The theory that both chaos and geometric order are required to produce quality architectural designs, many of which unfold in an unpredictable manner, is based on the way that individual patterns are added during the design process (Rubinowicz 2000).  By the same token, geometric and pattern languages have been devised for music, permitting both rhythm and pitch to be described as transformations of sets of points or nodes (Meredith 2012).  Whereas music is often considered the realm of human artists, at least one researcher has hypothesized that non-human organisms use rhythm based communication, which relies on the synchronization of biological rhythms among two organisms such that predictable time windows are established for sending and receiving signals (Beamish 2010).
The physical, chemical, and biological worlds are replete with examples of systems describable by patterns, rhythms, and fractal-like relationships evident on scales ranging from the atomic to the cosmic. Even scientific data that are not specifically presented in terms of patterns, rhythms or hierarchical relationships can often be perceived or interpreted in those terms or, at the very least, compared and contrasted with studies that do include such data (Marrin 2012).
The following applications were drawn from a recent symposium that brought together scientists, engineers, artists, musicians, filmmakers, and designers ( The participants shared their work with water and the oceans, showcasing a variety of approaches and challenges to combining technical and artistic pursuits in an attempt to either bring awareness to or develop practical solutions for water-related challenges.  Many of these pursuits capitalize on the patterns or rhythms that are common to both the arts and sciences.
Linking Nature to Human Emotion and Education. Filmmaker Carlos Mora captures water’s rhythms, movements, and resulting patterns in natural settings and encourages a “culture of water” whereby artists, designers, scientists, and all interested people share their views and experiences.  He has created an online forum that permits people to communicate about water using different modalities while adhering to common themes, thus facilitating a multimedia conversation from which common elements can be recognized and a link between seemingly dissimilar descriptions or perceptions of water can be made (
Using Art to Focus Attention on Environmental Challenges.  Artist and professor Pamela Longobardi has spent time documenting and cleaning up plastic wastes that are carried by ocean currents to coastlines throughout the world.  Her Drifters Project focuses on global-scale patterns created by the oceanic transport of plastics and smaller-scale patterns of plastic wastes that are distributed along beaches (  One facet of her art involves the use of selected plastic wastes to produce installations and exhibits on an even smaller scale that symbolically focus attention on the destructive fabrication and use of plastics (Longobardi 2010).  Possessing a scientific background, she approaches each new site as a forensic researcher.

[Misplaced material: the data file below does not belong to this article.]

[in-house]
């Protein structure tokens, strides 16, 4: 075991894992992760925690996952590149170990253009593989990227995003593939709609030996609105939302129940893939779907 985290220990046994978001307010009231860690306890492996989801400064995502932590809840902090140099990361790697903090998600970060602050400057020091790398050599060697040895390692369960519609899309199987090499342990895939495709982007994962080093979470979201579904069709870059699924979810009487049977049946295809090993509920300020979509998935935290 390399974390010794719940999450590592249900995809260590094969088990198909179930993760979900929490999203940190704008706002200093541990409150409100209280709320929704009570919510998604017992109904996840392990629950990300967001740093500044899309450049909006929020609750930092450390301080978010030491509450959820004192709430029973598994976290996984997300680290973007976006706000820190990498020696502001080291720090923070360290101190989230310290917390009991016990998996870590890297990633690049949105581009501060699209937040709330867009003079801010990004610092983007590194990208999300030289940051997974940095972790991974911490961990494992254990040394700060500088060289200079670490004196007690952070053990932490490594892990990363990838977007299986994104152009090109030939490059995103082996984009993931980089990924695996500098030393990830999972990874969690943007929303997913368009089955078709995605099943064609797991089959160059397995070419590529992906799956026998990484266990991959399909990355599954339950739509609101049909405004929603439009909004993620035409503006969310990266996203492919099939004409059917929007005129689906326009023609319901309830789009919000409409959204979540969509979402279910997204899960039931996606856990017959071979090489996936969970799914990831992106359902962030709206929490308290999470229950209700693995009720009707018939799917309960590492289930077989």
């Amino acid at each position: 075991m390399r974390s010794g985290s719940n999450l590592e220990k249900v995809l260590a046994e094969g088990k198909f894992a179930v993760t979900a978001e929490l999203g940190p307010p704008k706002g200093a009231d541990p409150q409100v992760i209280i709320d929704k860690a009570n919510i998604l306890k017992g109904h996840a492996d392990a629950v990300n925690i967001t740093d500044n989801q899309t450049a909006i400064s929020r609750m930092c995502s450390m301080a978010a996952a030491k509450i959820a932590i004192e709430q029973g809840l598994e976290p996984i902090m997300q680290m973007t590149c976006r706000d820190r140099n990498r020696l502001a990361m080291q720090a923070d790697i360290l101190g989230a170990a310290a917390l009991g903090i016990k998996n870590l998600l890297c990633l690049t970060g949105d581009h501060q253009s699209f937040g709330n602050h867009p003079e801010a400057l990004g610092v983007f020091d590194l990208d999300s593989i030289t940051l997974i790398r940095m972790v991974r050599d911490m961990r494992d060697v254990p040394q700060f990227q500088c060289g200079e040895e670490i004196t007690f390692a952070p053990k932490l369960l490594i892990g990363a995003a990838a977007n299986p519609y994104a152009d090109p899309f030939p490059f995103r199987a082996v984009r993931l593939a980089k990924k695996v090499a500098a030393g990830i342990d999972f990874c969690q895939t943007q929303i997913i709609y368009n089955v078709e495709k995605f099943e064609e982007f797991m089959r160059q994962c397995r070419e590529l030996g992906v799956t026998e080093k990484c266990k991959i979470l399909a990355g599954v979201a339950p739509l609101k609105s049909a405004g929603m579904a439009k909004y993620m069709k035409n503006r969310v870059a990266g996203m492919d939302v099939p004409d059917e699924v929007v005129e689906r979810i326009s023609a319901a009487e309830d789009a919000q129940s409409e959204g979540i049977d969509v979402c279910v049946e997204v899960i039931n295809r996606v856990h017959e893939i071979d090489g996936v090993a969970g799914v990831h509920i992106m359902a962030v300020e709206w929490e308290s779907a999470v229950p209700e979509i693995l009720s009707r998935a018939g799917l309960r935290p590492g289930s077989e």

Creating Functional Art across Spatial Scales.  Artist and professor Mara Haseltine has created artificial reefs and other underwater habitats based on the geometry, patterning, and functionality of natural reefs and on scaling-up microscopic structures in nature to facilitate the reintroduction of marine organisms. In addition to the structure of her reefs, she has experimented with various materials (e.g., glass, metal, porcelain) in order to provide optimal substrates for the colonization of marine organisms (Haseltine 2013).  Particularly interesting is her use of nature’s microscopic structures and patterns to create macroscopic designs (  Her artwork incorporates geometries and patterns that serve valuable scientific/engineering purposes and that unite cultural and biological evolution through a practice known as “geotherapy.”
Integrating Art, Design, and Engineering.  Landscape architect Greg Shinn has mediated among artists, engineers, designers, and regulators in conjunction with projects where artists are asked to explain, rather than to produce, their work under an unfamiliar set of guidelines. The challenge of translating the artist’s intuitive vision into the engineer’s practical work is one that requires a mediator who can express and understand visions in multiple languages, whether they are verbal, graphical, intuitive, mathematical, or otherwise.  Emulating the methods of such translators is potentially valuable for facilitating communication among technical professionals and artists whose work must be integrated into multifaceted projects.
Choreographing Dance to Nature’s Rhythm.  Dance director Kimi Eisele choreographs various performances that experientially link audiences to local environmental issues, with the goal of changing the perceptions and behaviors of people through movement.  Based upon the natural rhythm of water’s movement and of humans’ interacting with water, audiences are given the opportunity to perceive local water challenges differently. She connects human physicality and feeling to an awareness of environmental problems and solutions (